8. To set the distance between the text and the feature, you need to go to the Parametric tab and select the proper tool from the Dimensional tools. In this case, I used the pull down on the left of the tools to select Vertical. The theory is that you constrain the text to be a certain distance from an edge or a hole or something, but the reality is not quite so easy. If it is a hole, then it seems to work out fairly well, but for a rectangular cutout even, it takes some work. To set my distance on the cutout, I first had to draw lines (the Line tool from the Home->Draw tools) along the centre line from its top point to its bottom point, and along the two perpendicular lines to the centre line of the cutout. I then used the Trim tool from the Modify tools, selected the newly drawn line over the centre line, and then the top line I just drew (the two reference objects), then do a right click with the mouse to terminate object selection and put it into trim mode, then click on the part of the new centre line that is above the cutout to trim it off. It will look like the line is still there, but it is the proper centreline that was added earlier. Delete the proper centreline, and the top line that was drawn on the cutout. That will leave the rest of the new line drawn over the centreline (with its top trimmed off) and the line drawn along the bottom of the cutout. Go back to Trim, select the centre line and the remaining perpendicular line at the bottom of the cutout, right click, select the bit of the centre line sticking out. Finally, there is a handle in that can be accessed by the Vertical tool from the Parametric tool (ugh). There may be better ways of doing this, but this is what worked for me. Then... start the Vertical tool, hover over the text and you will see a red circle with an X through it for the text handle. Click on it. Hover over the intersection between the centre line and the line along the bottom of the cutout to find the next handle (red circle with X) and click on it. Slide off to the side to drag the dimension off to the side and click to place it. Double click on the dimension value and put in what you want (e.g. 0.5 inches in my case). The Parametric tool will pull or push the text to the distance you asked for. Placing other text is generally variations on this theme. Once the text is placed... delete the lines (center and bottom) used to place the text and any leftover dimensions if any (deleting the lines deleted the dimension on my drawing), otherwise these will show up on your silkscreen, which is presumably not desired! If I wasn't already bald, I would be after wrestling with AutoCAD as long as it took me to get this to work.

  9. Rinse and repeat for any remaining text (if you figure out how to place images, maybe post below for others that might find this post... or give a link to an article on how to do it perhaps if it is detailed as what I'm doing here, no need to repeat it if it already exists). At this point, with all the text placed, it is probably a good idea to turn off all the layers except WHITE and make sure the only thing there is text (and that it is all there). If you accidentally placed text on the wrong layer, I know there is a way to move it, but I forget what I did.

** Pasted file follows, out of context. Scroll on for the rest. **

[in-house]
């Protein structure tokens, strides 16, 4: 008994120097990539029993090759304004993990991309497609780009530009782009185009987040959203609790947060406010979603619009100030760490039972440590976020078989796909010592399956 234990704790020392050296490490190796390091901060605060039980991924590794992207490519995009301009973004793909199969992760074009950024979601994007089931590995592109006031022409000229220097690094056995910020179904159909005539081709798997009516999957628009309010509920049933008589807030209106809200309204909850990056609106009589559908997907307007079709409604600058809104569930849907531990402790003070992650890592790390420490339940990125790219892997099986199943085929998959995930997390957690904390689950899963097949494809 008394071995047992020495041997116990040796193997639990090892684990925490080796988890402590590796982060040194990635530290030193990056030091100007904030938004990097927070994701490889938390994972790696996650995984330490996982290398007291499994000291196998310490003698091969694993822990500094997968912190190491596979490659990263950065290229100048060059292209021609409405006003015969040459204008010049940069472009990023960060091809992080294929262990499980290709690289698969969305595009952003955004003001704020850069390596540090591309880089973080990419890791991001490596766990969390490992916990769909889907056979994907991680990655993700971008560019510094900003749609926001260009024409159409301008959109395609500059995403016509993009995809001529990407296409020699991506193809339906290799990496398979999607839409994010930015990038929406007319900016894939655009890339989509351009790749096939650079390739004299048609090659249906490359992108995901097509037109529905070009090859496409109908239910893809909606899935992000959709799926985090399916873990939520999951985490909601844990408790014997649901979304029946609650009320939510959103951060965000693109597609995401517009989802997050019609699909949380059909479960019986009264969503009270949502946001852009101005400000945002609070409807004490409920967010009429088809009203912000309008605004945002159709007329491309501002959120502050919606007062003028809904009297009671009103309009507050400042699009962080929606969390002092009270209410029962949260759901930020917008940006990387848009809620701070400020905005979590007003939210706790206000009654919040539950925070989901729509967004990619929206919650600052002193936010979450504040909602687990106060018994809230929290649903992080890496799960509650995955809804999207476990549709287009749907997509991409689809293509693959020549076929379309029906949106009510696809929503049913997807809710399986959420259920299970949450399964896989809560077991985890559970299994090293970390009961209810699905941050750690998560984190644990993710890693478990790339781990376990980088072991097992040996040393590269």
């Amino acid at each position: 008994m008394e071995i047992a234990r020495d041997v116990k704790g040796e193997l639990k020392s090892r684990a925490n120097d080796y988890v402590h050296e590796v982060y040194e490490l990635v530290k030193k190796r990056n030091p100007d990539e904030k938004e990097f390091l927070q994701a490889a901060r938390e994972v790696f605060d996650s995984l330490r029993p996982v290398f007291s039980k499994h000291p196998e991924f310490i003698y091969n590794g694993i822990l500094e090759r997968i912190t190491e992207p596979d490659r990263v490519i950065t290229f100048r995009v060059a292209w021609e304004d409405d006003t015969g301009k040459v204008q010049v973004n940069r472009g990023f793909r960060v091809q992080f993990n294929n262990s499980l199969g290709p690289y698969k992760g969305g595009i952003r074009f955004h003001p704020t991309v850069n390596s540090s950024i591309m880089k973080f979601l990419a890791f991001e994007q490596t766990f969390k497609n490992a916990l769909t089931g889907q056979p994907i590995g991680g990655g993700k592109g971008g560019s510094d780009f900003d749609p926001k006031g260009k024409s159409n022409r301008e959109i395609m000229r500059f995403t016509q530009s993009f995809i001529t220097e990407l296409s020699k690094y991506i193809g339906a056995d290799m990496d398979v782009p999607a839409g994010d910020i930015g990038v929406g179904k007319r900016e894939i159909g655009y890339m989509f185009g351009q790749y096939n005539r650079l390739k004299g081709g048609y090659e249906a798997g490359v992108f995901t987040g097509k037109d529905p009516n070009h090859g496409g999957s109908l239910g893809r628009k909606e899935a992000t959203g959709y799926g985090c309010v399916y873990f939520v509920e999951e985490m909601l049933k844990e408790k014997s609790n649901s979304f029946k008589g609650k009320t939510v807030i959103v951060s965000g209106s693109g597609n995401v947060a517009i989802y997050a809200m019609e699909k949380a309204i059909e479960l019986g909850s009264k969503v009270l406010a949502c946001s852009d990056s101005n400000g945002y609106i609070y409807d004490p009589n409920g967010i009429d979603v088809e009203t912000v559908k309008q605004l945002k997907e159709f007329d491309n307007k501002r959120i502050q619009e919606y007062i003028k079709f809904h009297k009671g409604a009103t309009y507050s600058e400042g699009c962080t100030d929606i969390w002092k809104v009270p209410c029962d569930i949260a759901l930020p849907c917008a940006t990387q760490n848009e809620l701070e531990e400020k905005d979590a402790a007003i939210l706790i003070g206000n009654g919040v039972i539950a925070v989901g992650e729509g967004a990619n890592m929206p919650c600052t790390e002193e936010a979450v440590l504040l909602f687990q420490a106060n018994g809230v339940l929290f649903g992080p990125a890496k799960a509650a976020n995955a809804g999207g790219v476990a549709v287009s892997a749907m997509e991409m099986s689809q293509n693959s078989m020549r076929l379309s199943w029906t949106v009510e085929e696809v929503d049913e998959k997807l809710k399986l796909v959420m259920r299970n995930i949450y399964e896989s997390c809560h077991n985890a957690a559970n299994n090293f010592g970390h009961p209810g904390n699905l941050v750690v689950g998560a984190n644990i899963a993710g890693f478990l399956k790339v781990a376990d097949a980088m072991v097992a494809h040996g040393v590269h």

10. Select the REGISTER layer to place registration marks (always a good idea unless the company you're sending to doesn't want them). Here, the hover/lock function I talked about is used heavily. It's quick work once you get the hang of it, but be patient until it makes sense. So... select the Line tool and hover over a corner of the faceplate (or whatever), a hollow green square will appear, move the cursor vertically from the corner and a dotted green line will appear with an X at the end, once away from the corner, click to start the line and then move the cursor up further to define the direction of the line, then enter the length of the line (I used 0.9 inches), press Enter to accept the number, press Enter again to finish the line. You should have a vertical line that isn't touching the faceplate. Do the same to place a horizontal line at the same corner. Then go to the Parametric tab and set a Vertical constraint between the bottom of the vertical line and the horizontal line (I set the constraint to 0.1 inches), and then set a Horizontal constraint between the horizontal line and the corner. Make sure to select the reference line before the line to move/constrain or the reference line will move instead (i.e. for the Vertical line, select the end of the horizontal line first before the vertical line). Repeat for the other three corners and you will have a full set of registration marks of equal length and of equal distance from the four corners. Now... delete all the constraint dimensions so they don't show up on the silkscreen! Stuff is where it is supposed to be and that's enough.